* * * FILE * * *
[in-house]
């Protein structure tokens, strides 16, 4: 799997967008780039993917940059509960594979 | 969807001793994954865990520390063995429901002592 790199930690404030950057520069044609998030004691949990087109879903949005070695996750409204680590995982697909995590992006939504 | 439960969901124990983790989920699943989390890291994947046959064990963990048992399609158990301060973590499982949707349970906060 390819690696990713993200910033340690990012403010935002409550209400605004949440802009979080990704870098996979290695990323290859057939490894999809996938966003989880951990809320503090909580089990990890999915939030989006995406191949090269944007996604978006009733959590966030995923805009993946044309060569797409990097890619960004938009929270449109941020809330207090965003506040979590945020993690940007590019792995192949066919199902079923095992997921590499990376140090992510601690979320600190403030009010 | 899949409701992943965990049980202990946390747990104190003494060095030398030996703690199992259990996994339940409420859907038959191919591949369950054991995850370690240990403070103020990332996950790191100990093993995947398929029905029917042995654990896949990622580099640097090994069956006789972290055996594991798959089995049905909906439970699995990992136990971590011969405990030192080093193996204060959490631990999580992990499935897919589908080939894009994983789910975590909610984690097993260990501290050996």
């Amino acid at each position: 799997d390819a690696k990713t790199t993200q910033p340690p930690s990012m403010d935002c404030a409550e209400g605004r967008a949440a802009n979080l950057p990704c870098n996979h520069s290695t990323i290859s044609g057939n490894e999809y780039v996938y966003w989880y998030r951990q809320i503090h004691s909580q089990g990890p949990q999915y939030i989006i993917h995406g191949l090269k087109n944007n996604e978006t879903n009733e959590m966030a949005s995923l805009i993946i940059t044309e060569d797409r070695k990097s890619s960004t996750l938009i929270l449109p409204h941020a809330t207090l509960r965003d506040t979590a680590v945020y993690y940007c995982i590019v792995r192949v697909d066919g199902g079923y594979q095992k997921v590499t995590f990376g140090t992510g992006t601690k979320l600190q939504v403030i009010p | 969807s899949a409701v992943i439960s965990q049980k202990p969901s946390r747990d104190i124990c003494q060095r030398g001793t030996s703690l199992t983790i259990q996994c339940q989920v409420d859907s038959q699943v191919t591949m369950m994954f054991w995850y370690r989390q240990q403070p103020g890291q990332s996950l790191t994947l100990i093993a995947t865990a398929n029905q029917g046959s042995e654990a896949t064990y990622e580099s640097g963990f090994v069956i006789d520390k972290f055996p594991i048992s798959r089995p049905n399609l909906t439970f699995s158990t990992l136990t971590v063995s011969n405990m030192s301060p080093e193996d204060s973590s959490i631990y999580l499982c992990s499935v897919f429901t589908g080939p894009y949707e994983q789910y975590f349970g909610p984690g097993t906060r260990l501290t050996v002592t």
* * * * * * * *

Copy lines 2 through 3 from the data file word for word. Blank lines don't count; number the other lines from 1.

């Protein structure tokens, strides 16, 4: 799997967008780039993917940059509960594979 | 969807001793994954865990520390063995429901002592 790199930690404030950057520069044609998030004691949990087109879903949005070695996750409204680590995982697909995590992006939504 | 439960969901124990983790989920699943989390890291994947046959064990963990048992399609158990301060973590499982949707349970906060 390819690696990713993200910033340690990012403010935002409550209400605004949440802009979080990704870098996979290695990323290859057939490894999809996938966003989880951990809320503090909580089990990890999915939030989006995406191949090269944007996604978006009733959590966030995923805009993946044309060569797409990097890619960004938009929270449109941020809330207090965003506040979590945020993690940007590019792995192949066919199902079923095992997921590499990376140090992510601690979320600190403030009010 | 899949409701992943965990049980202990946390747990104190003494060095030398030996703690199992259990996994339940409420859907038959191919591949369950054991995850370690240990403070103020990332996950790191100990093993995947398929029905029917042995654990896949990622580099640097090994069956006789972290055996594991798959089995049905909906439970699995990992136990971590011969405990030192080093193996204060959490631990999580992990499935897919589908080939894009994983789910975590909610984690097993260990501290050996």
């Amino acid at each position: 799997d390819a690696k990713t790199t993200q910033p340690p930690s990012m403010d935002c404030a409550e209400g605004r967008a949440a802009n979080l950057p990704c870098n996979h520069s290695t990323i290859s044609g057939n490894e999809y780039v996938y966003w989880y998030r951990q809320i503090h004691s909580q089990g990890p949990q999915y939030i989006i993917h995406g191949l090269k087109n944007n996604e978006t879903n009733e959590m966030a949005s995923l805009i993946i940059t044309e060569d797409r070695k990097s890619s960004t996750l938009i929270l449109p409204h941020a809330t207090l509960r965003d506040t979590a680590v945020y993690y940007c995982i590019v792995r192949v697909d066919g199902g079923y594979q095992k997921v590499t995590f990376g140090t992510g992006t601690k979320l600190q939504v403030i009010p | 969807s899949a409701v992943i439960s965990q049980k202990p969901s946390r747990d104190i124990c003494q060095r030398g001793t030996s703690l199992t983790i259990q996994c339940q989920v409420d859907s038959q699943v191919t591949m369950m994954f054991w995850y370690r989390q240990q403070p103020g890291q990332s996950l790191t994947l100990i093993a995947t865990a398929n029905q029917g046959s042995e654990a896949t064990y990622e580099s640097g963990f090994v069956i006789d520390k972290f055996p594991i048992s798959r089995p049905n399609l909906t439970f699995s158990t990992l136990t971590v063995s011969n405990m030192s301060p080093e193996d204060s973590s959490i631990y999580l499982c992990s499935v897919f429901t589908g080939p894009y949707e994983q789910y975590f349970g909610p984690g097993t906060r260990l501290t050996v002592t």